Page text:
The BBC Global Experience Language (GEL) Technical Guides are a series of framework-agnostic, code-centric recommendations and examples for building GEL design patterns in websites. They illustrate how to create websites that comply with all BBC guidelines and industry best practice, giving special emphasis to accessibility.

Read my notes / Visit original

Bookmark

You Don't Need

A nice list of tips and tools on how to use simpler browser standards and APIs to avoid the added weight of unnecessary JavaScript and libraries.

Read my notes / Visit original

Bookmark

Hydration (Adactio: Journal)

The situation we have now is the worst of both worlds: server-side rendering followed by a tsunami of hydration. It has a whiff of progressive enhancement to it (because there’s a cosmetic separation of concerns) but it has none of the user benefits.

Read my notes / Visit original

Bookmark

When should you add the defer attribute to the script element? (on Go Make Things)

For many years I’ve placed script elements just before the closing body tag rather than in the <head>. Since a standard <script> element is render-blocking, the theory is that by putting it at the end of the document – after the main content of the page has loaded – it’s no longer blocking anything, and there’s no need to wrap it in a DOMContentLoaded event listener.

It turns out that my time-honoured default is OK, but there is a better approach.

Read my notes / Visit original

Bookmark

Modest JS Works

Pascal Laliberté has written a short, free, web-based book which advocates a modest and layered approach to using JavaScript.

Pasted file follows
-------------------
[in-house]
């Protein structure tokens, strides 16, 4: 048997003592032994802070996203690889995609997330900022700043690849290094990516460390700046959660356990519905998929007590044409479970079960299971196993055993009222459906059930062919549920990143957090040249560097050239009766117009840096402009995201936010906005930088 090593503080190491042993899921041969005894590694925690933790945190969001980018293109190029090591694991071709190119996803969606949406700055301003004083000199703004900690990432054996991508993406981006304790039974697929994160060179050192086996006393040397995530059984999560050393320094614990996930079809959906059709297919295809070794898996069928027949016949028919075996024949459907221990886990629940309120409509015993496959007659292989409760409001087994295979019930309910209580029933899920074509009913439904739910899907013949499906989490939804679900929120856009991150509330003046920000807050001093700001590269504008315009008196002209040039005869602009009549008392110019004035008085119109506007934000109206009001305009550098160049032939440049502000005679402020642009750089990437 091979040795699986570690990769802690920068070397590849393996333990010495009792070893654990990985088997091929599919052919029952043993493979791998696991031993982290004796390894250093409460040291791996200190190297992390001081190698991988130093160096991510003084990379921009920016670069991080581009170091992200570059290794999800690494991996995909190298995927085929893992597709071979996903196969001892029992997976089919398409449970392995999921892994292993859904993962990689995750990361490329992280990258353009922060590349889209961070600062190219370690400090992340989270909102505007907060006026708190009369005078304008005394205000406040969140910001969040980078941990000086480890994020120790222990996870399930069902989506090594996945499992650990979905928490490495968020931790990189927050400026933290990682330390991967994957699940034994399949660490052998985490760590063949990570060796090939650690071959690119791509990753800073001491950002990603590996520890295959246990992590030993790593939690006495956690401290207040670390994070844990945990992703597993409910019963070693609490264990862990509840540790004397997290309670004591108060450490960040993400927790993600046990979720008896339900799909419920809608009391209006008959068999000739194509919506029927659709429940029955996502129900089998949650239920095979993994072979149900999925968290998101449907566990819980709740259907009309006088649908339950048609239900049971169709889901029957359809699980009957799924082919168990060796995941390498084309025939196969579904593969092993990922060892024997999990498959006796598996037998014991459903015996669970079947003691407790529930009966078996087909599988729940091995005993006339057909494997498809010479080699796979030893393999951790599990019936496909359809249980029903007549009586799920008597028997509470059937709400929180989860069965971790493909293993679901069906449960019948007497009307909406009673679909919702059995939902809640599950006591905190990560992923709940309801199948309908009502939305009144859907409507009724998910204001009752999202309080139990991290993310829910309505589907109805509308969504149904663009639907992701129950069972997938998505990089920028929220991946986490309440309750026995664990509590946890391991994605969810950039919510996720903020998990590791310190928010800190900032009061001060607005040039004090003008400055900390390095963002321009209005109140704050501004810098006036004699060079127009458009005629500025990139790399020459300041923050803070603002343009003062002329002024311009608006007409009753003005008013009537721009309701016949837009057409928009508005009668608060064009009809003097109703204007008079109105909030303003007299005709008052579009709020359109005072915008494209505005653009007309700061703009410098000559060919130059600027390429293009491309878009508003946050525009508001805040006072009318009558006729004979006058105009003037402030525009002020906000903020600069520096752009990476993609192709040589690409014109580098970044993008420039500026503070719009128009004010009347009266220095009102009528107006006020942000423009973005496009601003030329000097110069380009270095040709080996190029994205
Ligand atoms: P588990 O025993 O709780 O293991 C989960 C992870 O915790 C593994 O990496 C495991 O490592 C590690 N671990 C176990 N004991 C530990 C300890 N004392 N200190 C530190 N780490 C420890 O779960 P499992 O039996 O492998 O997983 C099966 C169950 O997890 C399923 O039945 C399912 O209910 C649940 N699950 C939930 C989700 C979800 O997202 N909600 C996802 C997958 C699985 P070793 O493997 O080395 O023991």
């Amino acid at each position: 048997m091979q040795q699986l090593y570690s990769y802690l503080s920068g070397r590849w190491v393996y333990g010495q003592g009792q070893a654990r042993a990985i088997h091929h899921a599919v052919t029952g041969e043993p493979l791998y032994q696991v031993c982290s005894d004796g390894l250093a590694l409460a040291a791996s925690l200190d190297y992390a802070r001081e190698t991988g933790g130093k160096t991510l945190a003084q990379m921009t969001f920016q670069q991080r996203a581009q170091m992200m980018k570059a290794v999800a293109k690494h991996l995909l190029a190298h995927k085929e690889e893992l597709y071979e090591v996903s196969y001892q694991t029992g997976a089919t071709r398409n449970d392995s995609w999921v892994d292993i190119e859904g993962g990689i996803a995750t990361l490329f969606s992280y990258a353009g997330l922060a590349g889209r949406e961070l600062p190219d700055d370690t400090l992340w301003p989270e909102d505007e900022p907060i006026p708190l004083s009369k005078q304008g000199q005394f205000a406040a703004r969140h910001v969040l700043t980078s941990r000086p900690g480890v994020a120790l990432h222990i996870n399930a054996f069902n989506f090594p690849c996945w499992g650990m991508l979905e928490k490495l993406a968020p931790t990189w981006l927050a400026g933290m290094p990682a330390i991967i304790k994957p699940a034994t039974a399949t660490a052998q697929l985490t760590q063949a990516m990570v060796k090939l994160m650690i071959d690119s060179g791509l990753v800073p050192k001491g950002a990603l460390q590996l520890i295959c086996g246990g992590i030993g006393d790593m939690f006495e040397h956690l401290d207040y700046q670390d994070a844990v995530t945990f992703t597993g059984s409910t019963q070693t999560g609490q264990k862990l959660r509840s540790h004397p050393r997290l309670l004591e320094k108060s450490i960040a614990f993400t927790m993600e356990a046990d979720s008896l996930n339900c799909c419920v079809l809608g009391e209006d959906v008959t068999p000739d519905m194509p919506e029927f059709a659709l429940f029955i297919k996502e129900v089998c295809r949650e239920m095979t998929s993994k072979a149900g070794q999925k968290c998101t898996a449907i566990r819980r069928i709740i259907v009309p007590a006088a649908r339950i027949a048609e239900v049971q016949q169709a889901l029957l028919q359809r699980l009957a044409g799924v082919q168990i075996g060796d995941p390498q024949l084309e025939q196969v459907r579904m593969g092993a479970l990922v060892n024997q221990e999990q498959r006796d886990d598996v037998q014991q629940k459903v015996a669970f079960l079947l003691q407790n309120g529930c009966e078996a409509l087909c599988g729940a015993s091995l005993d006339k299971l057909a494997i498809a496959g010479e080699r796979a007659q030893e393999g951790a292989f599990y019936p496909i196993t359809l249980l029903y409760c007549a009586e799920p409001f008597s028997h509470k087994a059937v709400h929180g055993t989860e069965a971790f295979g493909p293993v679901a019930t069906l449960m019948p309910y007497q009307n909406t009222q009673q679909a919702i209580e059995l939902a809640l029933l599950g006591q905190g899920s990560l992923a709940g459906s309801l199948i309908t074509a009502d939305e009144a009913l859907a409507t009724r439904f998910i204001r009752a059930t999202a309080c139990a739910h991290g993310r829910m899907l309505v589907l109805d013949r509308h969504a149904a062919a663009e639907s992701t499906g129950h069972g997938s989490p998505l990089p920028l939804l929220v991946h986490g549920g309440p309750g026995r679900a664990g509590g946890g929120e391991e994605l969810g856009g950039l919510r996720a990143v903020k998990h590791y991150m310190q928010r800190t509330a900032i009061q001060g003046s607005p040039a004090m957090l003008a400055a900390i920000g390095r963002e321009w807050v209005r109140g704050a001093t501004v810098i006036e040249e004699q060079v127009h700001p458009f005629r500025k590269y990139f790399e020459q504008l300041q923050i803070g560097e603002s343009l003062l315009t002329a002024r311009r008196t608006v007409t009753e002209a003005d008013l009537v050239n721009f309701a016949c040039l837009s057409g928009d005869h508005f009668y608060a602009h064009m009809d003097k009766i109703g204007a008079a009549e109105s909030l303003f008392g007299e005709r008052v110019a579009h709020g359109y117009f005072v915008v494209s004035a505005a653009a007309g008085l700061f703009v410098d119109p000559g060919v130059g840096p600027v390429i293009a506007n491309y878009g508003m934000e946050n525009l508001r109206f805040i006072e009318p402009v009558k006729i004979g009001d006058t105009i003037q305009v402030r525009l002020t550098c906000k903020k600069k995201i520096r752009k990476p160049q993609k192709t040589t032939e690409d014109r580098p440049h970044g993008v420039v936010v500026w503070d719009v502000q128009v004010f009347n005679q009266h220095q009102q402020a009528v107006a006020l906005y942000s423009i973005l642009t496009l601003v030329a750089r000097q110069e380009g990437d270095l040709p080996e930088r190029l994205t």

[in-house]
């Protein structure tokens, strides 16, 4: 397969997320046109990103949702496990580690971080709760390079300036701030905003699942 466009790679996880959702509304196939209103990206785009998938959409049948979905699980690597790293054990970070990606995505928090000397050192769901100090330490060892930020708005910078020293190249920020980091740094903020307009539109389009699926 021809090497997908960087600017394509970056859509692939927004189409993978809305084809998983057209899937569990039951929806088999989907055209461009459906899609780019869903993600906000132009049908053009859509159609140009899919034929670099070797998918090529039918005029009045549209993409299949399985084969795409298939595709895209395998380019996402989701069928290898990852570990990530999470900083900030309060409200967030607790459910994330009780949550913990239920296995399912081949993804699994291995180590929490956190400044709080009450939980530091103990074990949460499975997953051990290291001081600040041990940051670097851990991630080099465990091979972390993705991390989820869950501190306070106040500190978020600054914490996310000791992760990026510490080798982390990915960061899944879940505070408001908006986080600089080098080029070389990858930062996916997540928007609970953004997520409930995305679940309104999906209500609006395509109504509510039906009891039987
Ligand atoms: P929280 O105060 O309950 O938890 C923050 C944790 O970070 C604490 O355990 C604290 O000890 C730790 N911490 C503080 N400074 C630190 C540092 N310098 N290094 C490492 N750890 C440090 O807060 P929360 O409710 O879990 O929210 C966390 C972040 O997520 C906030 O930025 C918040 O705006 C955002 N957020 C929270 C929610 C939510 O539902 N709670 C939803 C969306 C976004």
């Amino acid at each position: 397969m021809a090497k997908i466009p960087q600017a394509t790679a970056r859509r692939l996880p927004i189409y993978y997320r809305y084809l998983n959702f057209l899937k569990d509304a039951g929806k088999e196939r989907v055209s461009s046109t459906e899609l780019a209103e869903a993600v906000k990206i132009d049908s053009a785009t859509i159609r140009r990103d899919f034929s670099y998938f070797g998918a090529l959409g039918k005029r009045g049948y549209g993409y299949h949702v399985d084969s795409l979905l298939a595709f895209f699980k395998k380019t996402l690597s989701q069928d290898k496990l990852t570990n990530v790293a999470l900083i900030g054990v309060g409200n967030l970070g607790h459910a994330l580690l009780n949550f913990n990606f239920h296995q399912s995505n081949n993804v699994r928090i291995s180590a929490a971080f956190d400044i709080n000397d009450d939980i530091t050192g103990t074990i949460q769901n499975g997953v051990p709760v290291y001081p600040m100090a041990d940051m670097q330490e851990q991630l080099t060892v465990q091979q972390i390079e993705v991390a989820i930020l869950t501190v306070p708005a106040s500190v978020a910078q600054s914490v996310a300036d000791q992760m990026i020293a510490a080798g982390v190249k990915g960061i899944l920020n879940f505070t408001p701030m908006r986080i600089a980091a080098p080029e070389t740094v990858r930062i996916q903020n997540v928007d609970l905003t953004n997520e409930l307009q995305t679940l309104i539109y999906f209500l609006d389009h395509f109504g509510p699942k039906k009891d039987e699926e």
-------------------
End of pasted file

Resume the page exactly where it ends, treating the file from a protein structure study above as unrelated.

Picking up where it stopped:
I make the case for The JS Gradient, a principle whereby your app can have multiple coexisting modern JS approaches, starting from the global sprinkles to spot view-models to, yes, an SPA if that’s really necessary. At each point in the gradient, you’ll see when it’s a good idea to go a step further toward heavier JavaScript, or not.

Read my notes / Visit original

Entry

JavaScript Promises explained

A brief explainer (for future-me and anyone else it helps) on what promises are and how to use them. Note: this is not an _official_ definition, but rather something that works for me. #

In the normal run of things, JavaScript code is _synchronous_. When code line 1 has run (perhaps defining a new variable) and the operation has completed, code line 2 runs. However sometimes we need to do something which will take longer – maybe an unknown amount of time, for example an API call to a third party server – and we don’t want it

See all tags.

External Link Bookmark Note Entry Search